Knowing what to expect during and after treatment can help you prepare and reduce any anxiety that you may be feeling. The following information has been put together to help you understand your radiation therapy treatment, and we hope to reduce any concerns you have. It does not replace discussion with your doctor, or the advice of your care team specific to your needs.
Radiation therapy is the use of radiation to safely treat and manage cancer.
Radiation oncologists use radiation to eradicate cancer cells, reduce their growth or relieve symptoms of cancer. Radiation therapy works by damaging cancer cells while limiting the impact to healthy cells. It works because cancer cells are more sensitive to radiation than healthy, normal cells. When a small dose of radiation is given each day over several weeks, normal cells can recover from the radiation, but cancer cells cannot. It is typically a painless treatment, similar to having an x-ray, and is only delivered to the part of the body being treated.
It may be used to destroy or slow the growth of cancer cells in the bone, or to make bones stronger and less likely to break. It can also be used to reduce or control bone pain.
Radiation therapy may cause side effects.
Side effects are usually caused by damage to normal cells in your body. Everyone is different, and you’re unlikely to experience all of the side effects listed.
We encourage you to talk to us about any side effects that worry you. We are here to help you find ways to manage any side effects that you experience.
Short-term side effects may include:
Two to three weeks after treatment starts your skin may become pink or irritated. This reaction can last the remainder of your treatment, and usually returns to normal two to four weeks after treatment finishes.Very occasionally the skin reaction can become more intense towards the end of treatment and for up to two weeks after treatment finishes.
You may feel tired or lack energy for daily activities during your treatment. You may feel increasingly tired as you reach the end of your treatment. This is a common reaction to radiation therapy and each person is usually affected to varying degrees. Fatigue usually eases a few weeks after treatment finishes. Finding a balance between rest and activity will help you manage.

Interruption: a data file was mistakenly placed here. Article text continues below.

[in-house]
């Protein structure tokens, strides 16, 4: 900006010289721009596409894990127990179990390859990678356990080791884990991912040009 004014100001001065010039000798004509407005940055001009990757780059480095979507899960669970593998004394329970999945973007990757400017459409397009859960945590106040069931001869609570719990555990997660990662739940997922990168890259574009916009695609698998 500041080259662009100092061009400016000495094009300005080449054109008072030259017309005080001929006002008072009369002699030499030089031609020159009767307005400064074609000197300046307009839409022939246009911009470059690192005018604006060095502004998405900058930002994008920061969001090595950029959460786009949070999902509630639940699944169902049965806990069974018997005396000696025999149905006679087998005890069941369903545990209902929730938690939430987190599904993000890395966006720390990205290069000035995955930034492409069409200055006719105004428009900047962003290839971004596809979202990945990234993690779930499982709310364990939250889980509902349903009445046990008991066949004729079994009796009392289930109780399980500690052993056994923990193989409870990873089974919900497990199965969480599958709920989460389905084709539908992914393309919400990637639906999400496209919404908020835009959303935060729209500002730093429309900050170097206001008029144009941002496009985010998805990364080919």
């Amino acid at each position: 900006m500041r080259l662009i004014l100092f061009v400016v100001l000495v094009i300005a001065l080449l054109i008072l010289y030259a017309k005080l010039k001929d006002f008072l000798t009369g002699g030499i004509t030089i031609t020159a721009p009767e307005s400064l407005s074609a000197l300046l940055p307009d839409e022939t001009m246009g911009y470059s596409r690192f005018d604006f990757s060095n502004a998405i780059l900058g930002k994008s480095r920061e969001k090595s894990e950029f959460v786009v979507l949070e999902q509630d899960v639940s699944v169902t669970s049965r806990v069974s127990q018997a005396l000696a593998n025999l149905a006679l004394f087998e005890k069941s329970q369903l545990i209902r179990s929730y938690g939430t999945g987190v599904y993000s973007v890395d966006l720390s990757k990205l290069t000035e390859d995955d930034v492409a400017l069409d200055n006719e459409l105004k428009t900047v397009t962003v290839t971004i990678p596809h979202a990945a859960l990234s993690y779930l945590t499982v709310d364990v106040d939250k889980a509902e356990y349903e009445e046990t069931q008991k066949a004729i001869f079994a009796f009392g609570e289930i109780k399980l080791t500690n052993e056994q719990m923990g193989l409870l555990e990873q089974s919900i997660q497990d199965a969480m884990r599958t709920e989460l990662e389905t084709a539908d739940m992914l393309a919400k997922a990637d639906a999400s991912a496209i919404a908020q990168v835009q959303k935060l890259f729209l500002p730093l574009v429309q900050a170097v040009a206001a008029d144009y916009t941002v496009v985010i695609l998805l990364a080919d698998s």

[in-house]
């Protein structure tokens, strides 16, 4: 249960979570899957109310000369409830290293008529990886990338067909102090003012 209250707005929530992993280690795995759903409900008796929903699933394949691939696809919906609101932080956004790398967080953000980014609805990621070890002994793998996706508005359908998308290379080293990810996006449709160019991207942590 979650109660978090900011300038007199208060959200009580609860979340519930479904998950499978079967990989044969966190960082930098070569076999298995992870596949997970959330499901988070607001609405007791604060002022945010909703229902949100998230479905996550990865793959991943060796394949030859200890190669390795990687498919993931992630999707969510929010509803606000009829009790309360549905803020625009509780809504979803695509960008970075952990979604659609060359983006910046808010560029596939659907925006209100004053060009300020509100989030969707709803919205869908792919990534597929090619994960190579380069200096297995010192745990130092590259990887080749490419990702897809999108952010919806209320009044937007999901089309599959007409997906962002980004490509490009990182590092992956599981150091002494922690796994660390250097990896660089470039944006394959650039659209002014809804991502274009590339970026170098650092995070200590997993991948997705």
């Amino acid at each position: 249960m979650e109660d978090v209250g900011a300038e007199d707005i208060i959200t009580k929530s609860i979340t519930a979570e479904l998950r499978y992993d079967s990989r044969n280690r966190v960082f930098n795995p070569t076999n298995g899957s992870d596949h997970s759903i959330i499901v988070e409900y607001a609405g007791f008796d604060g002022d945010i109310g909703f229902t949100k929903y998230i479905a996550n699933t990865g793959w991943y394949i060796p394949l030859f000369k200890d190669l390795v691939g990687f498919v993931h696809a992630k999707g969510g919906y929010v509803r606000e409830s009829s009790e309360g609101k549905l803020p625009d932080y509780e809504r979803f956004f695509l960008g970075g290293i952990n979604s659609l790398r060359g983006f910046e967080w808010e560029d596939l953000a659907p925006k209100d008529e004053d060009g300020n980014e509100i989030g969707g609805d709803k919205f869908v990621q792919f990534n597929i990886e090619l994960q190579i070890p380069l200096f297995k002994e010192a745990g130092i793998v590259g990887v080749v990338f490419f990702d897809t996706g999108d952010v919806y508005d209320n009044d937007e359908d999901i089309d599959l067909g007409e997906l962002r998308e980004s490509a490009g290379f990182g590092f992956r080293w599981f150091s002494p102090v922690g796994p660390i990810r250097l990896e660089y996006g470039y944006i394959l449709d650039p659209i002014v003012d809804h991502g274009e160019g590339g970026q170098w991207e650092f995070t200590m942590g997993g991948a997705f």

Pain and discomfort
We will provide you with some information to help control any pain and discomfort. If required your doctor will also prescribe pain relief to help control any pain.
It is important that you follow the pain control instructions, which may include pre-treatment analgesia, to ensure pain is managed effectively and your comfort is maintained.
Radiation therapy to bone areas can cause a temporary increase in pain in the area being treated. It can occur after one dose of radiation and it usually lasts from 12 to 36 hours. Let us know as soon as possible if you experience a pain flare as we can help to control this with the use of additional breakthrough analgesia. If required, your doctor will prescribe further pain relief.
Your radiation oncologist will discuss any possible long-term side effects related specifically to your treatment.
Prescriptions and vitamins
Continue to take any prescribed medications. Please inform your nurse if you are taking vitamins, antioxidants or herbal supplements and if you are commenced on any new medications during your radiation therapy treatment.
If you have any questions regarding medications please discuss this with your radiation oncologist or nurse.
You may continue your usual work and activities, but you may need to rest more than usual due to tiredness or fatigue during treatment. Unless otherwise advised, you can eat and drink normally. Alcohol consumption in moderation is permitted, and you can continue to take any prescribed medications.
We ask that you don’t deliberately wash them off as this may further irritate your skin. The radiation therapists will reapply them each day as required.
Reviews and follow up appointments will be discussed and organised by your care team prior to completing treatment.
You should note a slight improvement in pain after five treatments. Pain relief will be reviewed between two to four weeks post treatment.
You may experience an improvement in your pain level towards the end of your treatment and further improvement may occur in the four to six weeks after completion of your treatment.
Radiation therapy treatment keeps working even after you have stopped coming in for regular treatment. This means symptoms may get a little worse before they get better. Generally, side effects will settle within two to four weeks of finishing your treatment.
Radiation therapy does not make you radioactive and it is safe to be around others, including children and pregnant women during and after your treatment. There is no restriction on physical contact with others.